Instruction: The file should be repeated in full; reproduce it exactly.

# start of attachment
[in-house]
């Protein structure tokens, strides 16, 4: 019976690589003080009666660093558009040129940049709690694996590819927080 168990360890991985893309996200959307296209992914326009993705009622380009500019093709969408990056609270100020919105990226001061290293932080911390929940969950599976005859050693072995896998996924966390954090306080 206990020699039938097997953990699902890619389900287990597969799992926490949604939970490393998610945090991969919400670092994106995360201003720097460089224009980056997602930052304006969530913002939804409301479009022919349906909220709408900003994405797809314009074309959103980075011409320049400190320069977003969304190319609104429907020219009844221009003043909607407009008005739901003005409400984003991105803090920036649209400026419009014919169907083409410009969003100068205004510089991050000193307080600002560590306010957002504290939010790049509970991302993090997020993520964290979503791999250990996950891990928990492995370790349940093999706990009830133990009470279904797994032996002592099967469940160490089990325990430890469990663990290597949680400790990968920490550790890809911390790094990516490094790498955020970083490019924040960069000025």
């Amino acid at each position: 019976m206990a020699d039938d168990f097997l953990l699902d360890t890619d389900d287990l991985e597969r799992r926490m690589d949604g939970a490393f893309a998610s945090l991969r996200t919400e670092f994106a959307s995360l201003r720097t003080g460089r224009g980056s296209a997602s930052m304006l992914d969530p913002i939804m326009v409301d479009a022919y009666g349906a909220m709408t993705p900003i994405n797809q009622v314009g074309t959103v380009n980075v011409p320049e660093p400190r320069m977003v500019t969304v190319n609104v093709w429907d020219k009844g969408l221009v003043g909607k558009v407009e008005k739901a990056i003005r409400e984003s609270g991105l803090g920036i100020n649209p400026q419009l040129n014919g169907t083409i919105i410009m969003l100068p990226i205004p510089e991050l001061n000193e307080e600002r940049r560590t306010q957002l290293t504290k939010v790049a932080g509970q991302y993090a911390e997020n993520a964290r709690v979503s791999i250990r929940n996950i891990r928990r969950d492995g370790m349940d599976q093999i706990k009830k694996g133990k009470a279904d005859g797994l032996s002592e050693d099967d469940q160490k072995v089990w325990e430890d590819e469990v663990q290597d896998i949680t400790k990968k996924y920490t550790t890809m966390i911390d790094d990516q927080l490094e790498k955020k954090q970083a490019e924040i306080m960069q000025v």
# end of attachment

[in-house]
């Protein structure tokens, strides 16, 4: 019976690589003080009666660093558009040129940049709690694996590819927080 168990360890991985893309996200959307296209992914326009993705009622380009500019093709969408990056609270100020919105990226001061290293932080911390929940969950599976005859050693072995896998996924966390954090306080 206990020699039938097997953990699902890619389900287990597969799992926490949604939970490393998610945090991969919400670092994106995360201003720097460089224009980056997602930052304006969530913002939804409301479009022919349906909220709408900003994405797809314009074309959103980075011409320049400190320069977003969304190319609104429907020219009844221009003043909607407009008005739901003005409400984003991105803090920036649209400026419009014919169907083409410009969003100068205004510089991050000193307080600002560590306010957002504290939010790049509970991302993090997020993520964290979503791999250990996950891990928990492995370790349940093999706990009830133990009470279904797994032996002592099967469940160490089990325990430890469990663990290597949680400790990968920490550790890809911390790094990516490094790498955020970083490019924040960069000025």
């Amino acid at each position: 019976m206990a020699d039938d168990f097997l953990l699902d360890t890619d389900d287990l991985e597969r799992r926490m690589d949604g939970a490393f893309a998610s945090l991969r996200t919400e670092f994106a959307s995360l201003r720097t003080g460089r224009g980056s296209a997602s930052m304006l992914d969530p913002i939804m326009v409301d479009a022919y009666g349906a909220m709408t993705p900003i994405n797809q009622v314009g074309t959103v380009n980075v011409p320049e660093p400190r320069m977003v500019t969304v190319n609104v093709w429907d020219k009844g969408l221009v003043g909607k558009v407009e008005k739901a990056i003005r409400e984003s609270g991105l803090g920036i100020n649209p400026q419009l040129n014919g169907t083409i919105i410009m969003l100068p990226i205004p510089e991050l001061n000193e307080e600002r940049r560590t306010q957002l290293t504290k939010v790049a932080g509970q991302y993090a911390e997020n993520a964290r709690v979503s791999i250990r929940n996950i891990r928990r969950d492995g370790m349940d599976q093999i706990k009830k694996g133990k009470a279904d005859g797994l032996s002592e050693d099967d469940q160490k072995v089990w325990e430890d590819e469990v663990q290597d896998i949680t400790k990968k996924y920490t550790t890809m966390i911390d790094d990516q927080l490094e790498k955020k954090q970083a490019e924040i306080m960069q000025v």